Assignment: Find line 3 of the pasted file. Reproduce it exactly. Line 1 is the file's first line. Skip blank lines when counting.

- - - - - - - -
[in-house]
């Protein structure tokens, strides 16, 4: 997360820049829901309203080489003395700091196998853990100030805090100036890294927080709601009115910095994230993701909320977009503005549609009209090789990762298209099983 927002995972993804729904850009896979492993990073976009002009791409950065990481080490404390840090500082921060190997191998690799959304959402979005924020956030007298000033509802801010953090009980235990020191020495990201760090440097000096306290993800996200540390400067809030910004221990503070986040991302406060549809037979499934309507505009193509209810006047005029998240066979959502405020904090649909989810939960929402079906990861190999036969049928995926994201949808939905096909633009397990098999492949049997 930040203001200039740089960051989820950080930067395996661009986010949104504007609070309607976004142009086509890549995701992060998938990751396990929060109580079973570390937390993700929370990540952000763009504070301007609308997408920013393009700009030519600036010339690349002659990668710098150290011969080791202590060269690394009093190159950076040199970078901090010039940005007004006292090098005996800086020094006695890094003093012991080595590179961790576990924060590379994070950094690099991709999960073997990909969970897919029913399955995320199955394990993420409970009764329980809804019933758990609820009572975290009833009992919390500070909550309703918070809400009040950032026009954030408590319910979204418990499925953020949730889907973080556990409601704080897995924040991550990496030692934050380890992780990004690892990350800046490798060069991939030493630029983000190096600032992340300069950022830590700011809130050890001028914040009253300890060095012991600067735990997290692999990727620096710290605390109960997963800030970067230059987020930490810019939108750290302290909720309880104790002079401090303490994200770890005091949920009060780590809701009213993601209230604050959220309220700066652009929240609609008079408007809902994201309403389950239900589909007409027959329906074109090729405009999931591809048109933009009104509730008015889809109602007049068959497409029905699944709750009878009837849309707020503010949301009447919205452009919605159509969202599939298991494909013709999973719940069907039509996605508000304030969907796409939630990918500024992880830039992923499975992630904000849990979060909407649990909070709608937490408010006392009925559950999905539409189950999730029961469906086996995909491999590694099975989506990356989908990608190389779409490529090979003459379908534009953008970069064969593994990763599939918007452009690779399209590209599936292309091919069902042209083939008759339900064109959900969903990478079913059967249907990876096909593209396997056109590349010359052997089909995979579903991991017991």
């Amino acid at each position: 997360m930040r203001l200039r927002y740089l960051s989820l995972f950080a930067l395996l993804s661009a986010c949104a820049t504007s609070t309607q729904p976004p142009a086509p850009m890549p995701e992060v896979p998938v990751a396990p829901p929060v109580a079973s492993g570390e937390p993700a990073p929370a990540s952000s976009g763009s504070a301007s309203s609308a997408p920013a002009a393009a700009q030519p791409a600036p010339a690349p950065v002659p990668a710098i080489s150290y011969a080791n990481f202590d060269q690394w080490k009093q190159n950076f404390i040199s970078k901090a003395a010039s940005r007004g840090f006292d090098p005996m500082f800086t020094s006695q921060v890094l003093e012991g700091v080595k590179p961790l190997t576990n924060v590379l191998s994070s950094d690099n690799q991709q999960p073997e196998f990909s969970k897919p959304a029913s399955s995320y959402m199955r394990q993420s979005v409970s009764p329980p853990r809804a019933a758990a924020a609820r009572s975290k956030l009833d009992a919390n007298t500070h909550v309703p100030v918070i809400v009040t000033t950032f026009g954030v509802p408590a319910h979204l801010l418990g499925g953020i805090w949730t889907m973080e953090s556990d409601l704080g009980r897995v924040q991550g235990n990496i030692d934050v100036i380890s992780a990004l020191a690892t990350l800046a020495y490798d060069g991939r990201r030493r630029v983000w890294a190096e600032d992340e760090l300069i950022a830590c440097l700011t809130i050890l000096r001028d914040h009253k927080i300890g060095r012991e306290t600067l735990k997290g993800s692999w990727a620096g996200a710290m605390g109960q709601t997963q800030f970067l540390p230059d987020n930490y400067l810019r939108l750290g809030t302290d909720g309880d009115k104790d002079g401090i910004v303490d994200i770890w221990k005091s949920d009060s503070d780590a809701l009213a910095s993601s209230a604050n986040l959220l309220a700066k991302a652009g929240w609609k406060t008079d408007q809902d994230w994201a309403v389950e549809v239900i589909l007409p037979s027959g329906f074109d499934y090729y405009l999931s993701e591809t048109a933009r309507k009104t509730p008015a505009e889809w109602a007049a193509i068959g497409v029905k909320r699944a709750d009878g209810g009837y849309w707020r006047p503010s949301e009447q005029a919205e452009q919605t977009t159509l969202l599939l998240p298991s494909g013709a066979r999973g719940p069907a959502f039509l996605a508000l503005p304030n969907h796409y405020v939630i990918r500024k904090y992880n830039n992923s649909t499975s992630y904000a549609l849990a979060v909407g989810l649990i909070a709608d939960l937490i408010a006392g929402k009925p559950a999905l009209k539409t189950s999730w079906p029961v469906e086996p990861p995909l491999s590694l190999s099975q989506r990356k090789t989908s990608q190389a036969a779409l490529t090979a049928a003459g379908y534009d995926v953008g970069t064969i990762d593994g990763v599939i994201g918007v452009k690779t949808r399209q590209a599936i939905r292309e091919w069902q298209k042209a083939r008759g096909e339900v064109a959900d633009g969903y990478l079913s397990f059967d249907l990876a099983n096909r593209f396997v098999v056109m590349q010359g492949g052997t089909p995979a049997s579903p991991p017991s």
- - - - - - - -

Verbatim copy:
């Amino acid at each position: 997360m930040r203001l200039r927002y740089l960051s989820l995972f950080a930067l395996l993804s661009a986010c949104a820049t504007s609070t309607q729904p976004p142009a086509p850009m890549p995701e992060v896979p998938v990751a396990p829901p929060v109580a079973s492993g570390e937390p993700a990073p929370a990540s952000s976009g763009s504070a301007s309203s609308a997408p920013a002009a393009a700009q030519p791409a600036p010339a690349p950065v002659p990668a710098i080489s150290y011969a080791n990481f202590d060269q690394w080490k009093q190159n950076f404390i040199s970078k901090a003395a010039s940005r007004g840090f006292d090098p005996m500082f800086t020094s006695q921060v890094l003093e012991g700091v080595k590179p961790l190997t576990n924060v590379l191998s994070s950094d690099n690799q991709q999960p073997e196998f990909s969970k897919p959304a029913s399955s995320y959402m199955r394990q993420s979005v409970s009764p329980p853990r809804a019933a758990a924020a609820r009572s975290k956030l009833d009992a919390n007298t500070h909550v309703p100030v918070i809400v009040t000033t950032f026009g954030v509802p408590a319910h979204l801010l418990g499925g953020i805090w949730t889907m973080e953090s556990d409601l704080g009980r897995v924040q991550g235990n990496i030692d934050v100036i380890s992780a990004l020191a690892t990350l800046a020495y490798d060069g991939r990201r030493r630029v983000w890294a190096e600032d992340e760090l300069i950022a830590c440097l700011t809130i050890l000096r001028d914040h009253k927080i300890g060095r012991e306290t600067l735990k997290g993800s692999w990727a620096g996200a710290m605390g109960q709601t997963q800030f970067l540390p230059d987020n930490y400067l810019r939108l750290g809030t302290d909720g309880d009115k104790d002079g401090i910004v303490d994200i770890w221990k005091s949920d009060s503070d780590a809701l009213a910095s993601s209230a604050n986040l959220l309220a700066k991302a652009g929240w609609k406060t008079d408007q809902d994230w994201a309403v389950e549809v239900i589909l007409p037979s027959g329906f074109d499934y090729y405009l999931s993701e591809t048109a933009r309507k009104t509730p008015a505009e889809w109602a007049a193509i068959g497409v029905k909320r699944a709750d009878g209810g009837y849309w707020r006047p503010s949301e009447q005029a919205e452009q919605t977009t159509l969202l599939l998240p298991s494909g013709a066979r999973g719940p069907a959502f039509l996605a508000l503005p304030n969907h796409y405020v939630i990918r500024k904090y992880n830039n992923s649909t499975s992630y904000a549609l849990a979060v909407g989810l649990i909070a709608d939960l937490i408010a006392g929402k009925p559950a999905l009209k539409t189950s999730w079906p029961v469906e086996p990861p995909l491999s590694l190999s099975q989506r990356k090789t989908s990608q190389a036969a779409l490529t090979a049928a003459g379908y534009d995926v953008g970069t064969i990762d593994g990763v599939i994201g918007v452009k690779t949808r399209q590209a599936i939905r292309e091919w069902q298209k042209a083939r008759g096909e339900v064109a959900d633009g969903y990478l079913s397990f059967d249907l990876a099983n096909r593209f396997v098999v056109m590349q010359g492949g052997t089909p995979a049997s579903p991991p017991s």